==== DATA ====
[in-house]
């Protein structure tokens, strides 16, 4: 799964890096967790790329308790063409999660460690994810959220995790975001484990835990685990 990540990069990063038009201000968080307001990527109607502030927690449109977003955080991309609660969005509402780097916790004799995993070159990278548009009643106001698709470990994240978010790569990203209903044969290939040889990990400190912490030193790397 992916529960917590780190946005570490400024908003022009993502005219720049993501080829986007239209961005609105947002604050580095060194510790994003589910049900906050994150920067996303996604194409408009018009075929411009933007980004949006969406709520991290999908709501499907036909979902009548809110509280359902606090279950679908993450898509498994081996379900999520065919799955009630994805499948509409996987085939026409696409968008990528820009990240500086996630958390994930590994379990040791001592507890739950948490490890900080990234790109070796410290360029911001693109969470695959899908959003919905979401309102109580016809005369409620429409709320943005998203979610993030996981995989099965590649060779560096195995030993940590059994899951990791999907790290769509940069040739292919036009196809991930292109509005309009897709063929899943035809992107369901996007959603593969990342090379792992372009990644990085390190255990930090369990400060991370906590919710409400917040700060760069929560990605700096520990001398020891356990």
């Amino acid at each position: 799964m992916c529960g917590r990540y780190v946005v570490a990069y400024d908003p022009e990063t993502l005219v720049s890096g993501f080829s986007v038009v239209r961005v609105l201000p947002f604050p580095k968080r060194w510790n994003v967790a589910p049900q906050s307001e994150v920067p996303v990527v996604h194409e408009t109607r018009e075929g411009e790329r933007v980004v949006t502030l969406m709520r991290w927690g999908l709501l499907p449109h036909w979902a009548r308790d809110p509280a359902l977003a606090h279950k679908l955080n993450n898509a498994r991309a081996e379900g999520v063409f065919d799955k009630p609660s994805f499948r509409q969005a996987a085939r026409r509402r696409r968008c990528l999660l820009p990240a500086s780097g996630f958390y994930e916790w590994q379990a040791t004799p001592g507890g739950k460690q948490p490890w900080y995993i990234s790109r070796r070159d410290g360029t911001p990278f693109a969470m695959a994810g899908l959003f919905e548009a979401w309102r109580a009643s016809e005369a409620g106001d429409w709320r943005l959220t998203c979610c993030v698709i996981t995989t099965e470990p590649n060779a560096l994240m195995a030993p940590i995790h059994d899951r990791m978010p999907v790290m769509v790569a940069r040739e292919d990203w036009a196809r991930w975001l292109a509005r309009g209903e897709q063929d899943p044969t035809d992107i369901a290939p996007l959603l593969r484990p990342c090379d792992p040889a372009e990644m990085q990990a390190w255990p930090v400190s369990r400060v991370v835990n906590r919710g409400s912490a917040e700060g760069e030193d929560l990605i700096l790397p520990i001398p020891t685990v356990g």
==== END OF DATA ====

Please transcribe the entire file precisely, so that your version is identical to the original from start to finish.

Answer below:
[in-house]
């Protein structure tokens, strides 16, 4: 799964890096967790790329308790063409999660460690994810959220995790975001484990835990685990 990540990069990063038009201000968080307001990527109607502030927690449109977003955080991309609660969005509402780097916790004799995993070159990278548009009643106001698709470990994240978010790569990203209903044969290939040889990990400190912490030193790397 992916529960917590780190946005570490400024908003022009993502005219720049993501080829986007239209961005609105947002604050580095060194510790994003589910049900906050994150920067996303996604194409408009018009075929411009933007980004949006969406709520991290999908709501499907036909979902009548809110509280359902606090279950679908993450898509498994081996379900999520065919799955009630994805499948509409996987085939026409696409968008990528820009990240500086996630958390994930590994379990040791001592507890739950948490490890900080990234790109070796410290360029911001693109969470695959899908959003919905979401309102109580016809005369409620429409709320943005998203979610993030996981995989099965590649060779560096195995030993940590059994899951990791999907790290769509940069040739292919036009196809991930292109509005309009897709063929899943035809992107369901996007959603593969990342090379792992372009990644990085390190255990930090369990400060991370906590919710409400917040700060760069929560990605700096520990001398020891356990």
């Amino acid at each position: 799964m992916c529960g917590r990540y780190v946005v570490a990069y400024d908003p022009e990063t993502l005219v720049s890096g993501f080829s986007v038009v239209r961005v609105l201000p947002f604050p580095k968080r060194w510790n994003v967790a589910p049900q906050s307001e994150v920067p996303v990527v996604h194409e408009t109607r018009e075929g411009e790329r933007v980004v949006t502030l969406m709520r991290w927690g999908l709501l499907p449109h036909w979902a009548r308790d809110p509280a359902l977003a606090h279950k679908l955080n993450n898509a498994r991309a081996e379900g999520v063409f065919d799955k009630p609660s994805f499948r509409q969005a996987a085939r026409r509402r696409r968008c990528l999660l820009p990240a500086s780097g996630f958390y994930e916790w590994q379990a040791t004799p001592g507890g739950k460690q948490p490890w900080y995993i990234s790109r070796r070159d410290g360029t911001p990278f693109a969470m695959a994810g899908l959003f919905e548009a979401w309102r109580a009643s016809e005369a409620g106001d429409w709320r943005l959220t998203c979610c993030v698709i996981t995989t099965e470990p590649n060779a560096l994240m195995a030993p940590i995790h059994d899951r990791m978010p999907v790290m769509v790569a940069r040739e292919d990203w036009a196809r991930w975001l292109a509005r309009g209903e897709q063929d899943p044969t035809d992107i369901a290939p996007l959603l593969r484990p990342c090379d792992p040889a372009e990644m990085q990990a390190w255990p930090v400190s369990r400060v991370v835990n906590r919710g409400s912490a917040e700060g760069e030193d929560l990605i700096l790397p520990i001398p020891t685990v356990g």